Swann Galleries moved its photography and photo book auction away from the AIPAD show to April 18th, which gave both dealers and clients some breathing space that was well appreciated. But the auction house had some problems with its buy-in rate, which was a relatively high 32.9%. With only two-thirds of the lots selling and no real mega lot to help them, Swann could only manage a total of just over $1.2 million.
The sale's top lot was Edward Weston's modernist portrait of Charis (nude), which had been acquired from Cole Weston. It sold to Michael Mattis for $50,400. Also among those blue-chips were Imogen Cunningham's masterful Magnolia Blossom, Tower of Jewels, warm-toned silver print, 1925, and Ansel Adams's Moonrise, Hernandez, NM, silver print, 1941, printed 1978, with both selling to dealers for $26,400 each.
Also bringing $26,400--and setting an auction record--was a rare vintage print of W. Eugene Smith's Saipan, 1945, with a handwritten inscription explaining the story behind the war image of a soldier holding an ill infant, as well as hand stamps such as "Famous Picture, Do Not Circulate".
Another record-breaking item was Minor White's Jupiter Portfolio, with 12 lyrical silver print photographs from the 1940s through the early 1970s, which sold to a dealer for $33,600. Among other fine-art portfolios sold was Hiroshi Sugimoto's Time Exposed, with 50 plates, which brought $13,200 from a collector.
Establishing a new auction benchmark or $19,200 for the photographer's work was a binder containing 57 photographs of body-builders and nude musclemen from the late 1940s by Fred Kovert.
George Platt Lynes' suite of 100 photographs relating to the New York City Ballet, from its inception in 1938 to the early 1950s, including images of Balanchine productions, sold to a dealer for $36,000.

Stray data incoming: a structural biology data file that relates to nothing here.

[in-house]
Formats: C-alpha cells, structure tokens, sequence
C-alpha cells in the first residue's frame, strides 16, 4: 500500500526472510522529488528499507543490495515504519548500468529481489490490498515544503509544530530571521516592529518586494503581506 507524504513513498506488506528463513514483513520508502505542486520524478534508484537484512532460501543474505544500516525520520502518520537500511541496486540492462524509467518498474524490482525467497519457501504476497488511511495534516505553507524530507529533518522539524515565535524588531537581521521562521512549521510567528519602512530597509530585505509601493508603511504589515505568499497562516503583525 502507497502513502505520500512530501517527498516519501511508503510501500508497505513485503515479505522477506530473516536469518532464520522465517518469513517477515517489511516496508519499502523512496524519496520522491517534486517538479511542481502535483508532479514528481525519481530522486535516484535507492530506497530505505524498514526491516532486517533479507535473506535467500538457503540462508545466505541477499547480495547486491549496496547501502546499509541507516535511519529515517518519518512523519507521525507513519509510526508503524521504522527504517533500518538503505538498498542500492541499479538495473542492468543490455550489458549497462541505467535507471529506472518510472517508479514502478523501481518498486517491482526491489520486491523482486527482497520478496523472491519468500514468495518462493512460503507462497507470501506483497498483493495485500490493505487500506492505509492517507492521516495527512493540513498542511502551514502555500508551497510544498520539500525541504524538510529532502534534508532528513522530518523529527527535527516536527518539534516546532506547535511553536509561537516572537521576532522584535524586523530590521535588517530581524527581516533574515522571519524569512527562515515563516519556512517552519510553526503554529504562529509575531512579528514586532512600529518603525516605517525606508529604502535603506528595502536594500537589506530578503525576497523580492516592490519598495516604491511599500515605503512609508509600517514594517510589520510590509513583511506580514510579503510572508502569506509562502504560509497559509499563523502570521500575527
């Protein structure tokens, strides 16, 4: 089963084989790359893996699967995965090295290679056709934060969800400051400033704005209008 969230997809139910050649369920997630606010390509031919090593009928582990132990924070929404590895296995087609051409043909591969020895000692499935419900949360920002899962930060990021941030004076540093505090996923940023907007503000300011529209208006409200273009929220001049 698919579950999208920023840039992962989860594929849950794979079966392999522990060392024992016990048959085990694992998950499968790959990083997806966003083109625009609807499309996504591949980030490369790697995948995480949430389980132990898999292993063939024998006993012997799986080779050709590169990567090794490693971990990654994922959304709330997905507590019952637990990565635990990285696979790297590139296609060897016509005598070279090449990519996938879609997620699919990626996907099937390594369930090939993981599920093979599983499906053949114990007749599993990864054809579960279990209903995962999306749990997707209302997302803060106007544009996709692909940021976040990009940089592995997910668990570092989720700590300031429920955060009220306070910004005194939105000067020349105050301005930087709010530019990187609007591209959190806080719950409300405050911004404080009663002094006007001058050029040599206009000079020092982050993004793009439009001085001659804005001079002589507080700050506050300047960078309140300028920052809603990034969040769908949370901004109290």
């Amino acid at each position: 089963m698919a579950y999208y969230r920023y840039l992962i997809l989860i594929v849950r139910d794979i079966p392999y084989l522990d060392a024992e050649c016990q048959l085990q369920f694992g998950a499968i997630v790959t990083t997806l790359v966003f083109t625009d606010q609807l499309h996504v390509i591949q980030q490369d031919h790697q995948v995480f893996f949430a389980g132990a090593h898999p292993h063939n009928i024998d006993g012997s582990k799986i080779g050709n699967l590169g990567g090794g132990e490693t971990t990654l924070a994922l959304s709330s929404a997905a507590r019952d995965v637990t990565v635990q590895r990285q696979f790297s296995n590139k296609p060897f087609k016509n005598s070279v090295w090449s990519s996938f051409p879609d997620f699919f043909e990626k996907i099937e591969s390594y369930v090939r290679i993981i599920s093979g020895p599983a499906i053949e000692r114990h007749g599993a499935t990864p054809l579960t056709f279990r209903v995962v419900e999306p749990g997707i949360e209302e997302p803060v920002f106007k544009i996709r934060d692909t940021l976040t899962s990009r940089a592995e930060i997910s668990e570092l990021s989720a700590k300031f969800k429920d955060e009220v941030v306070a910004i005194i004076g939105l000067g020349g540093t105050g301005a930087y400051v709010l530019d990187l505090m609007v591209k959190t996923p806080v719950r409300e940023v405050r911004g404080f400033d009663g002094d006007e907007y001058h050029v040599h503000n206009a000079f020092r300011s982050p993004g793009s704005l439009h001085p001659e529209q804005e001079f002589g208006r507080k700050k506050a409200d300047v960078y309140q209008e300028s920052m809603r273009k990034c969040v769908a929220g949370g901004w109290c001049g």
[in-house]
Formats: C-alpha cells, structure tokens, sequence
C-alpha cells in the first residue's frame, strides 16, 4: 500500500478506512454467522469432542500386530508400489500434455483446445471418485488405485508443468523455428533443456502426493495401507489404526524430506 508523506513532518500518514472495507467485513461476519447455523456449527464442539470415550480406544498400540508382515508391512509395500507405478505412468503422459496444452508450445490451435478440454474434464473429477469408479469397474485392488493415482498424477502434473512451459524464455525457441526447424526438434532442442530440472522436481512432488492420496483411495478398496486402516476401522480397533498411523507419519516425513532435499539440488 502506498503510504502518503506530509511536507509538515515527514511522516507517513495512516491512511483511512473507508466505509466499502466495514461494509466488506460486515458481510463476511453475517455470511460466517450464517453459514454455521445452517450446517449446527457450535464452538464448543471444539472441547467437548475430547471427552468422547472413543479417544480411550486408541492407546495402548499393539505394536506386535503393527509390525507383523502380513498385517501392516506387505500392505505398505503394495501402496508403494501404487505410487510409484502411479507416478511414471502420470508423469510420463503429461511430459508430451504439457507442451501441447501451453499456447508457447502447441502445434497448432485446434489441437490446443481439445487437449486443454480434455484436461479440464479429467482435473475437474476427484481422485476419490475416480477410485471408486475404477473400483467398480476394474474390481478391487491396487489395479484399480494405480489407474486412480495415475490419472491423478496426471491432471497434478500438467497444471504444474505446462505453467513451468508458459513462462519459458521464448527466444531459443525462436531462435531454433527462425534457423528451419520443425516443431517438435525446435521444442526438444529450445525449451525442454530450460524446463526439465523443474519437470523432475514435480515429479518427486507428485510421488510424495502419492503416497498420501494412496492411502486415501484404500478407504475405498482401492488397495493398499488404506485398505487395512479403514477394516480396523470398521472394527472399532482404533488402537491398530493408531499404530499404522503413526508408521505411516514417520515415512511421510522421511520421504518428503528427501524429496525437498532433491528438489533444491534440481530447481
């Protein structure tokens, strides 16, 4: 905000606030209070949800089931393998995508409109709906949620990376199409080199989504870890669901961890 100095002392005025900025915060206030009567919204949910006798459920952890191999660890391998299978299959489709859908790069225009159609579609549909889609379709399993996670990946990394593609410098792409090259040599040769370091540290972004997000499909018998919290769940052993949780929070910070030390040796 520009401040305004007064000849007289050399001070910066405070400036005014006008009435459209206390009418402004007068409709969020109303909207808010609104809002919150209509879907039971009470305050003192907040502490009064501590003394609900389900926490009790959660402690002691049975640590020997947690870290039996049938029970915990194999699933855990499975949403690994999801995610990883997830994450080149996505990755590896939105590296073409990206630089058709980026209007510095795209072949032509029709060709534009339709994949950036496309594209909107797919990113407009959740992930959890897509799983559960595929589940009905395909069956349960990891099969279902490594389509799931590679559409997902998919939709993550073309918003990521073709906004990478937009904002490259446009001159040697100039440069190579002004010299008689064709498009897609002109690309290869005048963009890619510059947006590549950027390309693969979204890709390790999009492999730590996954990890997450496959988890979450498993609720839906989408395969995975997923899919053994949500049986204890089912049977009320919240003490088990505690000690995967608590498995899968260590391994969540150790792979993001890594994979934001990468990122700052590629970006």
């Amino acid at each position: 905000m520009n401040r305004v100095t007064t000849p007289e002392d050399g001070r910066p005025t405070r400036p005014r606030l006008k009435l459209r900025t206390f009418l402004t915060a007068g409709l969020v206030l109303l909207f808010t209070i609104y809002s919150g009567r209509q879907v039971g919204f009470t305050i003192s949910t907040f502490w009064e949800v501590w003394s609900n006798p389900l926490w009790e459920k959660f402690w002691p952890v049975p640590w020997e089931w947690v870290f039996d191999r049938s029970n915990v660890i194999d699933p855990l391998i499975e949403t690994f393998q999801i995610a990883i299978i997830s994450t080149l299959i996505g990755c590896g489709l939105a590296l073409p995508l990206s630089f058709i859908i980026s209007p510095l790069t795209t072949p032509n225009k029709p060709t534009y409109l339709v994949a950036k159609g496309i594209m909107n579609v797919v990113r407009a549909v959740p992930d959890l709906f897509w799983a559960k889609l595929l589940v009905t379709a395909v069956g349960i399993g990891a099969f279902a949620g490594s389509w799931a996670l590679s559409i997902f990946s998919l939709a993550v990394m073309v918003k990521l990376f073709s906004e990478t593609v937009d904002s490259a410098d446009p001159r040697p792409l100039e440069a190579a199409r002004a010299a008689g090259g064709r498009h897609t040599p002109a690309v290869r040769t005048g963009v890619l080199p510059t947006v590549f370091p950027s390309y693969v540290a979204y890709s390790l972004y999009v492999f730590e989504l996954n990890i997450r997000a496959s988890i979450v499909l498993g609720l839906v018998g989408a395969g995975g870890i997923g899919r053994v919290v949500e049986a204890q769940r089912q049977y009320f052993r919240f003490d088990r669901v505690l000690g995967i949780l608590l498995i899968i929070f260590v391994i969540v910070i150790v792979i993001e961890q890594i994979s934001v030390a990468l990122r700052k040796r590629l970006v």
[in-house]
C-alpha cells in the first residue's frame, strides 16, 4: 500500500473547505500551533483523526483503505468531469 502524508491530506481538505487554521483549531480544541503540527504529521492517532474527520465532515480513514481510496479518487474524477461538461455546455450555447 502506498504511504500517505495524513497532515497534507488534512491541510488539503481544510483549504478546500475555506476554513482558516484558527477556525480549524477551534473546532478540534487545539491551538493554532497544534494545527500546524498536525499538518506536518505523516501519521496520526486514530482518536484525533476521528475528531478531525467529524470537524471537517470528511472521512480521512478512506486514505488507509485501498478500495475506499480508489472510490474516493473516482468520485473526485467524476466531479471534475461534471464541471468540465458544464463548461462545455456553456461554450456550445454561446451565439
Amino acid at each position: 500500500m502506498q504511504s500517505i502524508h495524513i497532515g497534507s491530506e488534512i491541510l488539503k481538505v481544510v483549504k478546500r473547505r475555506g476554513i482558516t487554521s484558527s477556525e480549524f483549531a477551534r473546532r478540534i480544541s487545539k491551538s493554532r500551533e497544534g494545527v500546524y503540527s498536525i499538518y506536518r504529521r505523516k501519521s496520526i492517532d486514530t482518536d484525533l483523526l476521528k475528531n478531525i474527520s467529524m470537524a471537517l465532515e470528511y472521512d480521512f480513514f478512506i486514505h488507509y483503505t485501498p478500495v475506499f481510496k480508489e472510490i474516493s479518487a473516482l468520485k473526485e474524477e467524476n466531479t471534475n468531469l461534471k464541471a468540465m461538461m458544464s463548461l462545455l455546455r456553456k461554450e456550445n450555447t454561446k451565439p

From the late 19th and early 20th century were albums full of images of fascinating Asian subjects, such as: a Felice Beato portfolio with seven photographs relating to the aftermath of the "Pekin War," 1860, which sold for $19,200; an 1870s travel album with more than 180 cartes-de-visite portraits and landscapes of the Philippines, Japan, China and other countries, which sold for $16,800; an 1881 album containing 39 albumen and cyanotype photographs of Hong Kong, which sold for $24,000; an 1880s accordion fold-out album with 44 photographs of China, which sold for $20,400; and H.V.K., Views of China--Japan, an 1890s portfolio with 50 photographs, which sold for $18,000. A related item was an 1860 four-part panorama of Odin Bay, China by Beato, which was printed in 1862 by Henry Hering and which sold for $18,000. All of this Asian material sold to dealers rather than collectors.
A collection of 179 American tintype photographs, 1860s-90s, which included studio and en plein air images of occupational tradesmen (including a salesman), outdoor scenes, humorous vacation pictures, military men, photographica, still lifes, commercial images, studies with curious props (including a crocodile and a bear), musicians and children with toys, which sold for a very reasonable $26,400 to a collector. Les Merveilles et les Originalités Architecturales à l'Exposition 1900 was a folio with 100 cyanotypes of the 1900 Paris expo, which sold for $13,200 to a collector.
A contemporary piece that echoes early photography was a 2002 unique, oversized daguerreotype of a human skull by Adam Fuss, which sold to a collector for $18,000.
Rounding out the auction were striking portraits by well-known artists, among them Walker Evans' circa 1930 image of Berenice Abbott, which sold to a dealer for $14,400; two uncut photo booth self-portraits of Andy Warhol in a tuxedo and bow tie from the early 1960s, which sold to a collector for $16,800; and Diane Arbus' Waitress, Nudist Camp, NJ, printed before 1967, with an inscription by the artist, which also sold to a collector for $16,800.
Daile Kaplan, Swann vice president and director of photographs & photo books, said, "Documentary photographs of 19th-century China are increasingly sought after by Asian, European and American collectors and continue to realize robust prices. Blue-chip works also sold well amid competitive bidding."
Swann also launched a new blog called Photophilia. The blog, swann-photophilia.tumblr.com, is a moderated page where anyone can submit their favorite photograph, along with a few lines of text explaining why they love it. A tumblr account is not required, just an email address and first name. Swann defines Photophilia as an obsession, a love, a desire for photographs.